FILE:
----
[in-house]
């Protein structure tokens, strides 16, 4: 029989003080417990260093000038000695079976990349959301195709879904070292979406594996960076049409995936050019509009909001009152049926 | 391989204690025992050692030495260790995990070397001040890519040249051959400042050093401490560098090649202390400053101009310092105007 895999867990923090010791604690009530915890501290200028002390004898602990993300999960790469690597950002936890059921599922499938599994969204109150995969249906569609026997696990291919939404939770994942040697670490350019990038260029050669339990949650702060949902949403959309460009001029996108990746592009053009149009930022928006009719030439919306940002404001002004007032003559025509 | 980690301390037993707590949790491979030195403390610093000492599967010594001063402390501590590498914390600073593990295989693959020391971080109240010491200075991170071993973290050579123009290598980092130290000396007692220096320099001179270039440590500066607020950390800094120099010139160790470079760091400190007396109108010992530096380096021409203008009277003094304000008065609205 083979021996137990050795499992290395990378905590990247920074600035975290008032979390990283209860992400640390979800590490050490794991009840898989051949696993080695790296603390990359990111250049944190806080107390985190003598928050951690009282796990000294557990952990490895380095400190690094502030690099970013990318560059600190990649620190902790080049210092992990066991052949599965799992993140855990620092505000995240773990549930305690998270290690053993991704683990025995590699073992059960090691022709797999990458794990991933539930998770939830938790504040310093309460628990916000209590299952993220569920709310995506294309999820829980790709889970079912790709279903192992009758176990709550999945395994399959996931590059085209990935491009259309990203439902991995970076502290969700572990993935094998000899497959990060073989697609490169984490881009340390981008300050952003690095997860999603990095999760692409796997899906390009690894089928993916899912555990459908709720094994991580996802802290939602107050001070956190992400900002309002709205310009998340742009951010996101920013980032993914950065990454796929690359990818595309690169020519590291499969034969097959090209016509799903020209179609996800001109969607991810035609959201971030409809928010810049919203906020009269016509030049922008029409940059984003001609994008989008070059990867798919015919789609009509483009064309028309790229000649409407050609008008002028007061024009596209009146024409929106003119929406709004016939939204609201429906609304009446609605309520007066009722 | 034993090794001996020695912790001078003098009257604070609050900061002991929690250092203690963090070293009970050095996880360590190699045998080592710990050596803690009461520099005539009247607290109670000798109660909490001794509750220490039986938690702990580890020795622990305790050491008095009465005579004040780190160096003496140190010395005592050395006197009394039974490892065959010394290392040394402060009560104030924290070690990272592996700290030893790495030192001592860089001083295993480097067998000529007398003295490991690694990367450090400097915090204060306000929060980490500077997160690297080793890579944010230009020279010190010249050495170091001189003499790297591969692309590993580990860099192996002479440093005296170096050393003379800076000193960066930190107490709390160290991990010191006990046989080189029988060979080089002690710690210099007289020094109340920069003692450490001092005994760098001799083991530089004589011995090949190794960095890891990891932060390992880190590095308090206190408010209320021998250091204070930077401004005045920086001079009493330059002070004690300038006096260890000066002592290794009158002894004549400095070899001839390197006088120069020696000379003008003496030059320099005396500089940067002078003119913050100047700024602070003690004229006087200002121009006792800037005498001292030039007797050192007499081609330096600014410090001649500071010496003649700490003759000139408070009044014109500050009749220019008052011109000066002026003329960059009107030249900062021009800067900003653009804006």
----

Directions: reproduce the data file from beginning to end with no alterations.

[in-house]
């Protein structure tokens, strides 16, 4: 029989003080417990260093000038000695079976990349959301195709879904070292979406594996960076049409995936050019509009909001009152049926 | 391989204690025992050692030495260790995990070397001040890519040249051959400042050093401490560098090649202390400053101009310092105007 895999867990923090010791604690009530915890501290200028002390004898602990993300999960790469690597950002936890059921599922499938599994969204109150995969249906569609026997696990291919939404939770994942040697670490350019990038260029050669339990949650702060949902949403959309460009001029996108990746592009053009149009930022928006009719030439919306940002404001002004007032003559025509 | 980690301390037993707590949790491979030195403390610093000492599967010594001063402390501590590498914390600073593990295989693959020391971080109240010491200075991170071993973290050579123009290598980092130290000396007692220096320099001179270039440590500066607020950390800094120099010139160790470079760091400190007396109108010992530096380096021409203008009277003094304000008065609205 083979021996137990050795499992290395990378905590990247920074600035975290008032979390990283209860992400640390979800590490050490794991009840898989051949696993080695790296603390990359990111250049944190806080107390985190003598928050951690009282796990000294557990952990490895380095400190690094502030690099970013990318560059600190990649620190902790080049210092992990066991052949599965799992993140855990620092505000995240773990549930305690998270290690053993991704683990025995590699073992059960090691022709797999990458794990991933539930998770939830938790504040310093309460628990916000209590299952993220569920709310995506294309999820829980790709889970079912790709279903192992009758176990709550999945395994399959996931590059085209990935491009259309990203439902991995970076502290969700572990993935094998000899497959990060073989697609490169984490881009340390981008300050952003690095997860999603990095999760692409796997899906390009690894089928993916899912555990459908709720094994991580996802802290939602107050001070956190992400900002309002709205310009998340742009951010996101920013980032993914950065990454796929690359990818595309690169020519590291499969034969097959090209016509799903020209179609996800001109969607991810035609959201971030409809928010810049919203906020009269016509030049922008029409940059984003001609994008989008070059990867798919015919789609009509483009064309028309790229000649409407050609008008002028007061024009596209009146024409929106003119929406709004016939939204609201429906609304009446609605309520007066009722 | 034993090794001996020695912790001078003098009257604070609050900061002991929690250092203690963090070293009970050095996880360590190699045998080592710990050596803690009461520099005539009247607290109670000798109660909490001794509750220490039986938690702990580890020795622990305790050491008095009465005579004040780190160096003496140190010395005592050395006197009394039974490892065959010394290392040394402060009560104030924290070690990272592996700290030893790495030192001592860089001083295993480097067998000529007398003295490991690694990367450090400097915090204060306000929060980490500077997160690297080793890579944010230009020279010190010249050495170091001189003499790297591969692309590993580990860099192996002479440093005296170096050393003379800076000193960066930190107490709390160290991990010191006990046989080189029988060979080089002690710690210099007289020094109340920069003692450490001092005994760098001799083991530089004589011995090949190794960095890891990891932060390992880190590095308090206190408010209320021998250091204070930077401004005045920086001079009493330059002070004690300038006096260890000066002592290794009158002894004549400095070899001839390197006088120069020696000379003008003496030059320099005396500089940067002078003119913050100047700024602070003690004229006087200002121009006792800037005498001292030039007797050192007499081609330096600014410090001649500071010496003649700490003759000139408070009044014109500050009749220019008052011109000066002026003329960059009107030249900062021009800067900003653009804006």